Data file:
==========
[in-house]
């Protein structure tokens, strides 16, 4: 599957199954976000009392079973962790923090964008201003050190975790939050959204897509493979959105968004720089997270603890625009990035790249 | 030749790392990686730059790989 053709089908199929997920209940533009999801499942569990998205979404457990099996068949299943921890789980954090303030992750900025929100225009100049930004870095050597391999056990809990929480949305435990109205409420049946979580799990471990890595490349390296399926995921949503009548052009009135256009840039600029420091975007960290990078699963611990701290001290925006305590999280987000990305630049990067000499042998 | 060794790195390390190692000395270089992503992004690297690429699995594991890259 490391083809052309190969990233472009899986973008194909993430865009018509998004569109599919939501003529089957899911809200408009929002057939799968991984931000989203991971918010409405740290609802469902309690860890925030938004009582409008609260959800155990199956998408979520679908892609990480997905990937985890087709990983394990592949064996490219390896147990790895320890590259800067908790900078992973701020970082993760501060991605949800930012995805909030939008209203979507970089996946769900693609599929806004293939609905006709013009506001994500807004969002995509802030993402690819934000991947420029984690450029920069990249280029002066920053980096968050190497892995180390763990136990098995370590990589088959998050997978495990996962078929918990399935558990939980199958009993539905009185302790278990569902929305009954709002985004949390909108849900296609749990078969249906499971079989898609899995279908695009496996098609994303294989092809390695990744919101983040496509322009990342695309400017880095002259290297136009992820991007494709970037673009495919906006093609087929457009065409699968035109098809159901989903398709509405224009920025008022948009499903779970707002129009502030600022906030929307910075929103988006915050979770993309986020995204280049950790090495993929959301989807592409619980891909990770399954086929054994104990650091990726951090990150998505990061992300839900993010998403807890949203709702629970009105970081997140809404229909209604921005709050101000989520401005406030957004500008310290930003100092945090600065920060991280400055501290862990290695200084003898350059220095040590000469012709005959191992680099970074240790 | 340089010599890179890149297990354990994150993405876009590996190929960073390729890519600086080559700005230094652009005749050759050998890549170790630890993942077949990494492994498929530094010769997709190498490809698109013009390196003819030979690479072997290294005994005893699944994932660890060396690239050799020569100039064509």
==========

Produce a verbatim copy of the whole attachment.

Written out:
[in-house]
């Protein structure tokens, strides 16, 4: 599957199954976000009392079973962790923090964008201003050190975790939050959204897509493979959105968004720089997270603890625009990035790249 | 030749790392990686730059790989 053709089908199929997920209940533009999801499942569990998205979404457990099996068949299943921890789980954090303030992750900025929100225009100049930004870095050597391999056990809990929480949305435990109205409420049946979580799990471990890595490349390296399926995921949503009548052009009135256009840039600029420091975007960290990078699963611990701290001290925006305590999280987000990305630049990067000499042998 | 060794790195390390190692000395270089992503992004690297690429699995594991890259 490391083809052309190969990233472009899986973008194909993430865009018509998004569109599919939501003529089957899911809200408009929002057939799968991984931000989203991971918010409405740290609802469902309690860890925030938004009582409008609260959800155990199956998408979520679908892609990480997905990937985890087709990983394990592949064996490219390896147990790895320890590259800067908790900078992973701020970082993760501060991605949800930012995805909030939008209203979507970089996946769900693609599929806004293939609905006709013009506001994500807004969002995509802030993402690819934000991947420029984690450029920069990249280029002066920053980096968050190497892995180390763990136990098995370590990589088959998050997978495990996962078929918990399935558990939980199958009993539905009185302790278990569902929305009954709002985004949390909108849900296609749990078969249906499971079989898609899995279908695009496996098609994303294989092809390695990744919101983040496509322009990342695309400017880095002259290297136009992820991007494709970037673009495919906006093609087929457009065409699968035109098809159901989903398709509405224009920025008022948009499903779970707002129009502030600022906030929307910075929103988006915050979770993309986020995204280049950790090495993929959301989807592409619980891909990770399954086929054994104990650091990726951090990150998505990061992300839900993010998403807890949203709702629970009105970081997140809404229909209604921005709050101000989520401005406030957004500008310290930003100092945090600065920060991280400055501290862990290695200084003898350059220095040590000469012709005959191992680099970074240790 | 340089010599890179890149297990354990994150993405876009590996190929960073390729890519600086080559700005230094652009005749050759050998890549170790630890993942077949990494492994498929530094010769997709190498490809698109013009390196003819030979690479072997290294005994005893699944994932660890060396690239050799020569100039064509």